You knew Dunsparrow was going to come up again, but this is a pretty big revelation. As is the whole background story. One, again, I love how the story characterizes both Whiskeyjack and Fiddler—that takes some nerve, to break into Hood’s temple and steal away Dunsparrow. It so fits what we’ve seen with these characters. I also love how it adds a whole new level of complexity to an already obviously complex tale. Think of how many permutations and combinations this opens up. Just to name a few: is Dunsparrow still connected to Hood and if so, is she a representative as an alliance between Hood and the Queen of Dreams or is she going undercover to spy out the Queen of Dreams? Is she a focus of vengeance from Hood and if so, will his aim strike as well at the Queen of Dreams and/or Leoman? Is Fiddler in Hood’s focus and if so, what might that mean? Since Whiskeyjack is dead, does it matter that Hood may think Whiskeyjack owes him something for what he stole? I’m sure you can add some more.
Finally, it’s another way Hood gets dragged into this story—something I’ve pointed to throughout this novel’s reread.
Funny, Amanda, but that line about Quick and Kalam just makes me like them all the more….
The poor 14th. It’s always been a worrisome army, hasn’t it? Always concerns about it being “brittle” or “fragile.” Concerns about its commander. They made it through the encounter with Sha’ik’s army, but it wasn’t their doing. They made it through Y’Ghatan, but as Bottle says, they didn’t come out the other side feeling tempered as yet. If Y’Ghatan wasn’t the crucible to forge these guys, what will be? Is it that it just hasn’t happened yet? Is it Bottle is just wrong? Is it that they have something else coming that will do it? Or will they end up like Coltaine’s army—destroyed in the forging or maybe even before then? We’ve got several candidates already for possible future blows: plague, the fleet not showing up to take them off, something Laseen does….
Death can be controversial in Malazan. I know what you mean about being concerned about how bringing people back can either make you always wonder if dead is going to stay dead and also runs the risk of lessening the impact. Since you brought up Buffy, I’ll say it reminds me of when Xander threatens to let a bomb explode with the bad guy zombie guy from high school in the room when the zombie guy scoffs at the threat because he’s already dead, Xander says something along the lines of: “Yeah, but this isn’t drinking with your buddies dead” (Huh, this wasn’t from “The Zeppo,” was it? That would be weird). We will certainly have lots and lots of opportunity to discuss this further as the series continues. We can talk about it in comments if you’d like, or wait a bit when we’ll get to have more examples to talk about.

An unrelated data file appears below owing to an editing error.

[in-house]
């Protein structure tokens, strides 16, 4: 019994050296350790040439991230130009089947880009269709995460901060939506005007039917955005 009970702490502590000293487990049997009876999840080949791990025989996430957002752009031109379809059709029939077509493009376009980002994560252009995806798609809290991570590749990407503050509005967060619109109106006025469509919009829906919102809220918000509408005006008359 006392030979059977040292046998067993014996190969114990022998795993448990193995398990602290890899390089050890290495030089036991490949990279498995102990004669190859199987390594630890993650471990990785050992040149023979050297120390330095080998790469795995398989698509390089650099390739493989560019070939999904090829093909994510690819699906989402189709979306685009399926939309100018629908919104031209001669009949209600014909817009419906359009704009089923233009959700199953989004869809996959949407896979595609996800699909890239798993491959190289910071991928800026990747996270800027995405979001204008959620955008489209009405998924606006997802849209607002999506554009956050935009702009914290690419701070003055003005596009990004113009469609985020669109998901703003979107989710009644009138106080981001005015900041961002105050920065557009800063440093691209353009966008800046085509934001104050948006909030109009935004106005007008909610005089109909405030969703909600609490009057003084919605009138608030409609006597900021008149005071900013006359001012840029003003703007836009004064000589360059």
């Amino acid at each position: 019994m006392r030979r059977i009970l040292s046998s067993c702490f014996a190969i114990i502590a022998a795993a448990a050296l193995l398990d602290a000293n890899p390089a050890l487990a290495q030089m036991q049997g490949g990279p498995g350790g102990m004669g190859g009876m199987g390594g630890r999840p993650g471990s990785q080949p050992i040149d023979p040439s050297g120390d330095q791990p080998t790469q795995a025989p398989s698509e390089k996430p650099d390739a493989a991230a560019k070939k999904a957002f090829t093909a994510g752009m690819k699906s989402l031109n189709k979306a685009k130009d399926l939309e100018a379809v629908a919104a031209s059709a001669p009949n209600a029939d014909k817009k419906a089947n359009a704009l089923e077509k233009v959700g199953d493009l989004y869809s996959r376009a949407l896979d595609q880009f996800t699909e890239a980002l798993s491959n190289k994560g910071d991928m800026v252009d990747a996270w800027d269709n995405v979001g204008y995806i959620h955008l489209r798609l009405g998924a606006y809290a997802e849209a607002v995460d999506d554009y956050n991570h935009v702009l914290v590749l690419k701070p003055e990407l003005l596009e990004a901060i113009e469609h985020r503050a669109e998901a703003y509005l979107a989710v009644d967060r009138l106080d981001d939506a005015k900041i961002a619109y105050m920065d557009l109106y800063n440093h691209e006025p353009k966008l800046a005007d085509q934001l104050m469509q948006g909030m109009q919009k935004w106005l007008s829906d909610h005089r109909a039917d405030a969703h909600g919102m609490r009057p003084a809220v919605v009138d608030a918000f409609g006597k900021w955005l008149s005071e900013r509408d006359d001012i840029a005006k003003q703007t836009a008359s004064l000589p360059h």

Dejim’s viewpoint of humanity “deserving” death, destruction, and devastation for their willful denial of history does have something to it. After all, how many lessons in environmental destruction, overpopulation, climate change, etc. do we need? Of course, in the abstract, it’s always easy to judge who deserves what. I also find it a little bit of a gap in his argument that while nature is indeed indifferent to humanity’s desire for special treatment—the lands and seas do change, weather will wreak it will, etc. these are forces without wills whereas Dejim is not acting with “indifference” or as an agent of indifference or without will; he enjoys what he does, he chooses victims, he chooses to slaughter. It seems a bit too pat of a self-justification.
Masan. Dejim. Sigh. Discuss.
As for what the Deragoth will do with the one remaining Dejim, it’s possible to put together a theory. Think of who is involved in directing them: Paran and/or Shadowthrone. Who in Seven Cities is someone for one or both of those two to be concerned about? (The direction the last Dejim is being carried in might help, as well.)
Have I mentioned how much I love Kindly and Pores? These two should have their own show.
Ruthan Gudd seems to know a lot of old stuff, hey? Just saying….
That whole bit with Keneb was very sorrowful and effective I thought, beginning with his desire to “sail away,” his regrets with his family, the recognition of how everyone is bound in a “web” (more of the spider imagery in this particular book and more of the empathy theme from the series as a whole), and then most powerfully, the appropriation of the dead in those lines that Amanda quotes. And this is so true today as well (think of how some of our dead come back to hawk products). As a bit of a throwaway in there, note how Keneb thinks of how Temul/Duiker’s horse had eyes “filled with sorrow,” which just continues the thread we mentioned at the very start with Paran and his horse—just as Masan also focused on Apsalar’s horse. I’m not pointing to any great meaning here, just highlighting the consistency of the thread.
Yeah, the “reveal” regarding Telorast and Curdle really wasn’t much of a one—bit of an anticlimactic chapter ending. But that’s okay. Not every chapter needs to end with a home run.
Amanda Rutter is the editor of Strange Chemistry books, sister imprint to Angry Robot.